For a brace of young well-kept birds, prepare from half to three quarters of a pint of mushroom-buttons, or very small flaps, as for pickling. Dissolve over a gentle fire an ounce and a half of butter, throw in the mushrooms with a slight sprinkling of salt and cayenne, simmer them from eight to ten minutes, and turn them with the butter on to a plate; when they are quite cold, put the whole into the bodies of the partridges, sew them up, truss them securely, and roast them on a vertical jack with the heads downwards; or should an ordinary spit be used, tie them firmly to it, instead of passing it through them. Roast them the usual time, and serve them with brown mushroom sauce, or with gravy and bread sauce only. The birds may be trussed like boiled fowls, floured, and lightly browned in butter, half covered with rich brown gravy and stewed slowly for thirty minutes; then turned, and simmered for another half hour with the addition of some mushrooms to the gravy; or they may be covered with small mushrooms stewed apart, when they are sent to table. They can also be served with their sauce only, simply thickened with a small quantity of fresh butter, smoothly mixed with less than a teaspoonful of arrowroot and flavoured wilt cayenne and a little catsup, wine, or store sauce.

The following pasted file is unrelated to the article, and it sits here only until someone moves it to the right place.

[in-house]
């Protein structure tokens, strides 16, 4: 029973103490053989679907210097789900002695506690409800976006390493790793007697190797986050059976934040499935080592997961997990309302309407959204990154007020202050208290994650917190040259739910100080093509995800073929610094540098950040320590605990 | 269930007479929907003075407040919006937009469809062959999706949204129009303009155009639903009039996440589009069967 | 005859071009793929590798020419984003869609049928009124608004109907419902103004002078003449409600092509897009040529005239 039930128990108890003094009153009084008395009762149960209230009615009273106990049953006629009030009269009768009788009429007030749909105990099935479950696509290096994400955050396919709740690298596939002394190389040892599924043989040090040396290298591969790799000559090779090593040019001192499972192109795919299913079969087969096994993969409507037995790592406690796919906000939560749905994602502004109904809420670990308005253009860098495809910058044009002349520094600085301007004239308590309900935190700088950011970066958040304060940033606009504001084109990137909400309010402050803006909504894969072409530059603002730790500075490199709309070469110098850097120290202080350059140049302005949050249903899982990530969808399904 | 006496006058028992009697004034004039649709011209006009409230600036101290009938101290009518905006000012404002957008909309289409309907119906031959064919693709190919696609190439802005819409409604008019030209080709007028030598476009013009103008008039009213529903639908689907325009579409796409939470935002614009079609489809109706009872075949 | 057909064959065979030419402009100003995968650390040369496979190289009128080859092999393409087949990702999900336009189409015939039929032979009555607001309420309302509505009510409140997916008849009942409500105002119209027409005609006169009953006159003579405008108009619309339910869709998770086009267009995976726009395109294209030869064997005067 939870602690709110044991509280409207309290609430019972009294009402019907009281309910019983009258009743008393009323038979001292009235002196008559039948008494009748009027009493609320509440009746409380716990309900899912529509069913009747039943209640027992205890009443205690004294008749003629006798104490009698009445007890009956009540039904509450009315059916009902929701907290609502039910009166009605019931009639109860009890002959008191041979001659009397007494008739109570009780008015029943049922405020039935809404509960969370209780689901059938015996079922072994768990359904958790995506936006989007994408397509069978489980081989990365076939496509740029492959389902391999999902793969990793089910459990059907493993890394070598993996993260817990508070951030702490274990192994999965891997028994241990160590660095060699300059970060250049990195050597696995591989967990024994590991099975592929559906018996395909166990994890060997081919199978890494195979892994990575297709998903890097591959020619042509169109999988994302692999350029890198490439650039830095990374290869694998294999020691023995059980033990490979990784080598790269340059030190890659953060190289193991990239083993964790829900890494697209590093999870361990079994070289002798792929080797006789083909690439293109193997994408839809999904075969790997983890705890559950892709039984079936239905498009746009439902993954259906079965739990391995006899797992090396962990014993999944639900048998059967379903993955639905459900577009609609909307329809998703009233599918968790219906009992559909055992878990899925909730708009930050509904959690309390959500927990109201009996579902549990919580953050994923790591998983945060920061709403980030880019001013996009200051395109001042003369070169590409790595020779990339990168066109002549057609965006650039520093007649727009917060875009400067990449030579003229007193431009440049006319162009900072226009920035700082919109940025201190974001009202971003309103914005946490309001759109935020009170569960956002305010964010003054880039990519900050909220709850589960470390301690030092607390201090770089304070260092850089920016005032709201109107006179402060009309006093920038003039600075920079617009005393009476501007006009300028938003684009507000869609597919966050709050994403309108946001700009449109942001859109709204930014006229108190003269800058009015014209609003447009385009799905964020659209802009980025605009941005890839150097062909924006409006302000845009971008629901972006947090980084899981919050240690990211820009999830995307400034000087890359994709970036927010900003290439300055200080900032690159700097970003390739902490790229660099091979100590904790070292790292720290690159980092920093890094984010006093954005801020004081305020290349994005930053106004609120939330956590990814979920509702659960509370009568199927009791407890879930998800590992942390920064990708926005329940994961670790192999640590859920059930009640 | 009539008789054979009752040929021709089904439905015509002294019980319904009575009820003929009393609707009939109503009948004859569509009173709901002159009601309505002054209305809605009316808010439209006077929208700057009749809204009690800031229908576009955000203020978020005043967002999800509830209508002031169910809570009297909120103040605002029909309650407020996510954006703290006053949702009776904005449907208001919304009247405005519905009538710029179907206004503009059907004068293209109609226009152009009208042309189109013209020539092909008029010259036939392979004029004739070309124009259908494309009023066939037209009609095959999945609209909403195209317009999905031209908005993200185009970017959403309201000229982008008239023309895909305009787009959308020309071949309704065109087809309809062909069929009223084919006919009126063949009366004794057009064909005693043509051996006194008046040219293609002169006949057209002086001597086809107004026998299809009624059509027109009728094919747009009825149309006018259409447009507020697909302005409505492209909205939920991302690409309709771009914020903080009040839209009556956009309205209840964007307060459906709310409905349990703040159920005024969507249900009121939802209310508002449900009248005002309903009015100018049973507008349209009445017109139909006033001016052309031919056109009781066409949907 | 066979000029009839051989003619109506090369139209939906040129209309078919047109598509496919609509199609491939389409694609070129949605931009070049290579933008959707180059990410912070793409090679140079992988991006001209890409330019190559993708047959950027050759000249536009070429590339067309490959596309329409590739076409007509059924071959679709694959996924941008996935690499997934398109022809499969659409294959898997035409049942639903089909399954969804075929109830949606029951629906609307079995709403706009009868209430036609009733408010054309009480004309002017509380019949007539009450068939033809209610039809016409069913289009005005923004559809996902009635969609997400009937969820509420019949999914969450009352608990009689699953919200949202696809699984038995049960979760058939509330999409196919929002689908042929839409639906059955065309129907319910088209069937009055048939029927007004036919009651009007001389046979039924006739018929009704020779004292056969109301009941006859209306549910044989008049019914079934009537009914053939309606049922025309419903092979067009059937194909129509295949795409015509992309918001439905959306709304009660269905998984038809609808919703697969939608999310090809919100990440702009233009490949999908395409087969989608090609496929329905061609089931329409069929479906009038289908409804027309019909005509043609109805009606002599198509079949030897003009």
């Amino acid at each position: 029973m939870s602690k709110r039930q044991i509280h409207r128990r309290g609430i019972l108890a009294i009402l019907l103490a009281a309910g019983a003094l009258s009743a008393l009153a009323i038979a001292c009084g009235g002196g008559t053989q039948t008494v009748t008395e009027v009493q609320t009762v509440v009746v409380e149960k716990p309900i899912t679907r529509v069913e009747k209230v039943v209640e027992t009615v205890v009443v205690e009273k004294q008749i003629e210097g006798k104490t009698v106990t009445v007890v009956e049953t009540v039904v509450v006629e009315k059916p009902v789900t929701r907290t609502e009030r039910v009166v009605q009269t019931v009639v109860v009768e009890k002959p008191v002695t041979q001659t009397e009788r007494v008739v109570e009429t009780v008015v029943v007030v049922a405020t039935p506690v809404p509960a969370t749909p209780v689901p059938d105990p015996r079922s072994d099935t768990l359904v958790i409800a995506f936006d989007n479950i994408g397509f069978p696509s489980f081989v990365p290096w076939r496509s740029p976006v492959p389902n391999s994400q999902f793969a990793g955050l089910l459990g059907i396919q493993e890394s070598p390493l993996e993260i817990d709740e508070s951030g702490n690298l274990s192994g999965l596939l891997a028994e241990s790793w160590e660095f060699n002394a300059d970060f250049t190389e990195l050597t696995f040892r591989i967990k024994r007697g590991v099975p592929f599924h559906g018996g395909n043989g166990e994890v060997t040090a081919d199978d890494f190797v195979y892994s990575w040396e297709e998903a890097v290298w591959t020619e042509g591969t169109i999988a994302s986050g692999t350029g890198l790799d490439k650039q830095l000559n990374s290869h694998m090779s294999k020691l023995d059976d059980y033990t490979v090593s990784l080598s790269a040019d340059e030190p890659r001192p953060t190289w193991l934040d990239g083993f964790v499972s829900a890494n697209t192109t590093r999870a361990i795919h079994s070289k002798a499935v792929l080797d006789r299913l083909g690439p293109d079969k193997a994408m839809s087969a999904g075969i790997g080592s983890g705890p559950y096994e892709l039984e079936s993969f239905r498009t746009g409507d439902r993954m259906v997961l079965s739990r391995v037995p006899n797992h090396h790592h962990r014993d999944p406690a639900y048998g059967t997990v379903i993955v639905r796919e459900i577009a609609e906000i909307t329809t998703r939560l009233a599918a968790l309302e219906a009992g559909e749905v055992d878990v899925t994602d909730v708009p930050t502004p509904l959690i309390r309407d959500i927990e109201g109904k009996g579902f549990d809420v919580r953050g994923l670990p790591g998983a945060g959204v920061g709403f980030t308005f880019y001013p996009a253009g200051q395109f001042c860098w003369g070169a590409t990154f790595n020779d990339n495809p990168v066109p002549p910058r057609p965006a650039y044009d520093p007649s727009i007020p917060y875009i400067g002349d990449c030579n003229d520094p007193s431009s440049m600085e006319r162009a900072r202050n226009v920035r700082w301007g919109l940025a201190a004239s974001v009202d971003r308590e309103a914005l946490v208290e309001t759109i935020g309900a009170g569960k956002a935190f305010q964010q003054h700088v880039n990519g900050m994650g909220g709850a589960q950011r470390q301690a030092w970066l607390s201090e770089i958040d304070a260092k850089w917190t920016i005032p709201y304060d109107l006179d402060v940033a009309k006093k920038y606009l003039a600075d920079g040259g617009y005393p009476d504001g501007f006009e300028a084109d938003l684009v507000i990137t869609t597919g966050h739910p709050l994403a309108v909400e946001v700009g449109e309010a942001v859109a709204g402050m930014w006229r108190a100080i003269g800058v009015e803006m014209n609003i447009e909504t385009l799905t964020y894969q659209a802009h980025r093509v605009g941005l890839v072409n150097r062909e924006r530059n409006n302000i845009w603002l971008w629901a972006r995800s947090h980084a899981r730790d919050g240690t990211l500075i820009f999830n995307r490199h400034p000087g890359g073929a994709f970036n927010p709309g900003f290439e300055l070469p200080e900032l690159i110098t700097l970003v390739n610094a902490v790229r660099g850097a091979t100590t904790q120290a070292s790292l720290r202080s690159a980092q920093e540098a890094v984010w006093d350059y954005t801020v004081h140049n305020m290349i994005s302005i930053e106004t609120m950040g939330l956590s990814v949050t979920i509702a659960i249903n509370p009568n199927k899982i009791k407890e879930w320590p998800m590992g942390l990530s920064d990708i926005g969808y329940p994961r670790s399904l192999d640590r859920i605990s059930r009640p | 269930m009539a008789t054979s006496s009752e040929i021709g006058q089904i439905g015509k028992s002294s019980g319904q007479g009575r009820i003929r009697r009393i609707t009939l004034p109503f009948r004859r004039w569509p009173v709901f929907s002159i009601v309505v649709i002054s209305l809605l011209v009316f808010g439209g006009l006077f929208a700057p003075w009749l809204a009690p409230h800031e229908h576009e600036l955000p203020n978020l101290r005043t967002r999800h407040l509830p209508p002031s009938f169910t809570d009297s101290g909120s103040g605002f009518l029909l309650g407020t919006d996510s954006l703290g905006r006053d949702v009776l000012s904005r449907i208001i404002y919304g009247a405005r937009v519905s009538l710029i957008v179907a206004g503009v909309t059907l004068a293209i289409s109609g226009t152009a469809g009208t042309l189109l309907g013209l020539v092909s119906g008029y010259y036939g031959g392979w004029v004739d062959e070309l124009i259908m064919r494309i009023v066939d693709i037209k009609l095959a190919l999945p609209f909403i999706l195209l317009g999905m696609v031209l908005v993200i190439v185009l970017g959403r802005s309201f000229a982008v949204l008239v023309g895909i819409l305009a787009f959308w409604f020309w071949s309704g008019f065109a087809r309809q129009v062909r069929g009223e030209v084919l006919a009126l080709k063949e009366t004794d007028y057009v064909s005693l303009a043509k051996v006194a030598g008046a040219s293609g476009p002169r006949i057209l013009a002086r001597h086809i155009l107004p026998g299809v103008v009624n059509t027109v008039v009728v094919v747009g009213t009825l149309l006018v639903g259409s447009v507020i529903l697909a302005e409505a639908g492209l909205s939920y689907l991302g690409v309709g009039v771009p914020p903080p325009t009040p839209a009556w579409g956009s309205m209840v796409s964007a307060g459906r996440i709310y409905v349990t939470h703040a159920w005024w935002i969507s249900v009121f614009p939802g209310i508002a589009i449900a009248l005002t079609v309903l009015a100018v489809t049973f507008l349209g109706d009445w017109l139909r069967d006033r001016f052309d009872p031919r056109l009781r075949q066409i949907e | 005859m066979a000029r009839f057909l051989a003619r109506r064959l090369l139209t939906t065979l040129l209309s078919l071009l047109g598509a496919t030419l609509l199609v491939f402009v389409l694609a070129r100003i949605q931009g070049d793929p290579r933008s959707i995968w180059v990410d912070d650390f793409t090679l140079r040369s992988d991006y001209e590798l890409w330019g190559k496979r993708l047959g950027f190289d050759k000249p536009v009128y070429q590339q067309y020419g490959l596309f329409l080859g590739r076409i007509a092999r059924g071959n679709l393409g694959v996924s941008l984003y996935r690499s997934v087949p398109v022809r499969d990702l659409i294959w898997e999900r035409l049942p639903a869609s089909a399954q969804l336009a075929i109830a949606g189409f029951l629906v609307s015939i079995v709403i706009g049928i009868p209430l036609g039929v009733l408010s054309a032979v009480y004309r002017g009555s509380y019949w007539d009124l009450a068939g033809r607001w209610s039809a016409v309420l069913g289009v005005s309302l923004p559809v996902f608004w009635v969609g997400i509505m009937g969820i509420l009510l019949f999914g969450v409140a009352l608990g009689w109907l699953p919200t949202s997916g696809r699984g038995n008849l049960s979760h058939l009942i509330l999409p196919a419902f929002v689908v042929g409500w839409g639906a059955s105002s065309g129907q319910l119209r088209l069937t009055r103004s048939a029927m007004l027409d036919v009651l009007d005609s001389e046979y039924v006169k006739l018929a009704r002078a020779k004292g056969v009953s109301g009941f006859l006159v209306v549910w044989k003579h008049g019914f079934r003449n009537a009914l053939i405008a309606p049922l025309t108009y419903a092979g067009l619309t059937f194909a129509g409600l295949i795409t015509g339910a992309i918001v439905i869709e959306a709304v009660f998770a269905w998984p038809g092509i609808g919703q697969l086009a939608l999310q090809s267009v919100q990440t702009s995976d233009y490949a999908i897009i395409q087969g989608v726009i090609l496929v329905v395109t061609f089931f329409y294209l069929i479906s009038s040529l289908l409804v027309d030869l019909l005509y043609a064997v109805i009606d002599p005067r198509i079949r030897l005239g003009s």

Obs.—Nothing can be finer than the game flavour imbibed by the mushrooms with which the birds are filled, in this receipt.